Special Issue "Railway in the City (RiC)"

A special issue of Infrastructures (ISSN 2412-3811).

Deadline for manuscript submissions: 31 March 2024 | Viewed by 1664

Special Issue Editor

Department of Roads, Bridges, Railways and Airports, Wrocław University of Science and Technology, Wroclaw, Poland
Interests: mobility; public transport; exclusion and accessibility

Special Issue Information

Dear Colleagues,

Urban railways play or should play an essential role in agglomerations as the main means of transport connecting the core with the surroundings. Significant numbers of lines, journeys, and seats can affect the choice of means of transport. This creates environmentally friendly travel. Analyzing the use of suburban railways should consider two main aspects: (a) rail operations and (b) cooperation in the transport system. An urban railway works similarly to all other railways. It is slightly closer to metro systems due to high frequency while being unlike long-distance rail due to higher-stop density and lower speeds. It is important to create appropriate infrastructure for urban railways. It should meet the above conditions, but also create an environmentally friendly neighborhood. The city affects the infrastructure (e.g., by imposing tunnels or viaducts), but also the infrastructure shapes the environment. Railway infrastructure also affects the behavior of travelers. Stations, stops, their location, accessibility and connections with other means of transport are important factors when making transport decisions. Rail creates large facilities (e.g., main terminals, multi-modal hubs) but can also be integrated in a sustainable way into lower-class streets or pedestrian zones.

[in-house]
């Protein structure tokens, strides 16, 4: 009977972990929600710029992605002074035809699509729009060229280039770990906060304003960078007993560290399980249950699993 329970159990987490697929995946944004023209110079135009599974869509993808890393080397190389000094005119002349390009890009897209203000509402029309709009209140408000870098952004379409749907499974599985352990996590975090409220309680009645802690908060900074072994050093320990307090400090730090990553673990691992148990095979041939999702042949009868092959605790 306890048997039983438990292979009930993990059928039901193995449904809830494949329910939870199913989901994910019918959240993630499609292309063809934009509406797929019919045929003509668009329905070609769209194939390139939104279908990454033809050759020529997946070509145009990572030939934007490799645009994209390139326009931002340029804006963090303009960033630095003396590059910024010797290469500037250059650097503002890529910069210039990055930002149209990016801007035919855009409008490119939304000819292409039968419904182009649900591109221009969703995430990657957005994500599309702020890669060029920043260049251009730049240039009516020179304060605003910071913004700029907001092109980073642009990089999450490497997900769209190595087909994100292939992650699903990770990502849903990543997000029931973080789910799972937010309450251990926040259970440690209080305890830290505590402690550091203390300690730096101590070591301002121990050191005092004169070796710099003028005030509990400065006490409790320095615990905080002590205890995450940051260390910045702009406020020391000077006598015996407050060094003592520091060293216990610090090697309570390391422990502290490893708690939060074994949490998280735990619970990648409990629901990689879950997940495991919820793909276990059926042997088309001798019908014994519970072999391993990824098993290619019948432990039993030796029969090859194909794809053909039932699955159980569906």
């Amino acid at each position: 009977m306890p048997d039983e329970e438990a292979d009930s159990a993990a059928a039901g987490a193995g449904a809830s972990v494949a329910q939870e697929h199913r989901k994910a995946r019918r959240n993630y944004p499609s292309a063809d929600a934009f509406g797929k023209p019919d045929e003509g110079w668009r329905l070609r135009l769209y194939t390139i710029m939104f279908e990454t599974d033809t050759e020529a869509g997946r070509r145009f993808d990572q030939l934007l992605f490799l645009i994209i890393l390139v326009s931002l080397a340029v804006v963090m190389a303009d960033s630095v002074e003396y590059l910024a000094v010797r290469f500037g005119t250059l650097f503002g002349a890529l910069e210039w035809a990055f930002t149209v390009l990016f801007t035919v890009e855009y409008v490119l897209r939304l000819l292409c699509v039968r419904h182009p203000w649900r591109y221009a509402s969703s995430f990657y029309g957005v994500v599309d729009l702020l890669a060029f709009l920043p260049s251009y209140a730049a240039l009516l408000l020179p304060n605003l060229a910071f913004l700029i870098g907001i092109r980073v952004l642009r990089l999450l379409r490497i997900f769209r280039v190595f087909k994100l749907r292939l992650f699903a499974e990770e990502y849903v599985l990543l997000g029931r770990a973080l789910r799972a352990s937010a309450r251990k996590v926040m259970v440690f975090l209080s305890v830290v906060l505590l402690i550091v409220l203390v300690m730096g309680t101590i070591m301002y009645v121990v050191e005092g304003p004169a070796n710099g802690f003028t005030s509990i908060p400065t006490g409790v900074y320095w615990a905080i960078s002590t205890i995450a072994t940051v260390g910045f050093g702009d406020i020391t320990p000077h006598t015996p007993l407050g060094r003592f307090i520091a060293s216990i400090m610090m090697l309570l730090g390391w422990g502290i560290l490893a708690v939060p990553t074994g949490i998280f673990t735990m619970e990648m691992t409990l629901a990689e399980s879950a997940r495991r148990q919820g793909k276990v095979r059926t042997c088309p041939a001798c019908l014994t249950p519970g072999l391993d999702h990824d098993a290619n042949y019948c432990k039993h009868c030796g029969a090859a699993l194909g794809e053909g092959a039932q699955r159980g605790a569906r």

We will study all the aspects mentioned above in the proposed Special Issue. I would like to invite you to contribute to “Railway in the City (RiC)”, to be published in MDPI’s journal Infrastructures.

This Special Issue would encompass, but is not limited to, the following emerging topics:

  • Modelling of city railway systems;
  • Planning of the new routes for the city railway;
  • City railway in the integrated systems; 
  • Managing and optimizing the railway operations; 
  • Hubs and accessibility; 
  • Railway and environment; 
  • Special objects such as tunnels or viaducts; 
  • Behaviors of travelers.

Dr. Maciej Kruszyna
Guest Editor

Manuscript Submission Information

Manuscripts should be submitted online at www.mdpi.com by registering and logging in to this website. Once you are registered, click here to go to the submission form. Manuscripts can be submitted until the deadline. All submissions that pass pre-check are peer-reviewed. Accepted papers will be published continuously in the journal (as soon as accepted) and will be listed together on the special issue website. Research articles, review articles as well as short communications are invited. For planned papers, a title and short abstract (about 100 words) can be sent to the Editorial Office for announcement on this website.

Submitted manuscripts should not have been published previously, nor be under consideration for publication elsewhere (except conference proceedings papers). All manuscripts are thoroughly refereed through a single-blind peer-review process. A guide for authors and other relevant information for submission of manuscripts is available on the Instructions for Authors page. Infrastructures is an international peer-reviewed open access monthly journal published by MDPI.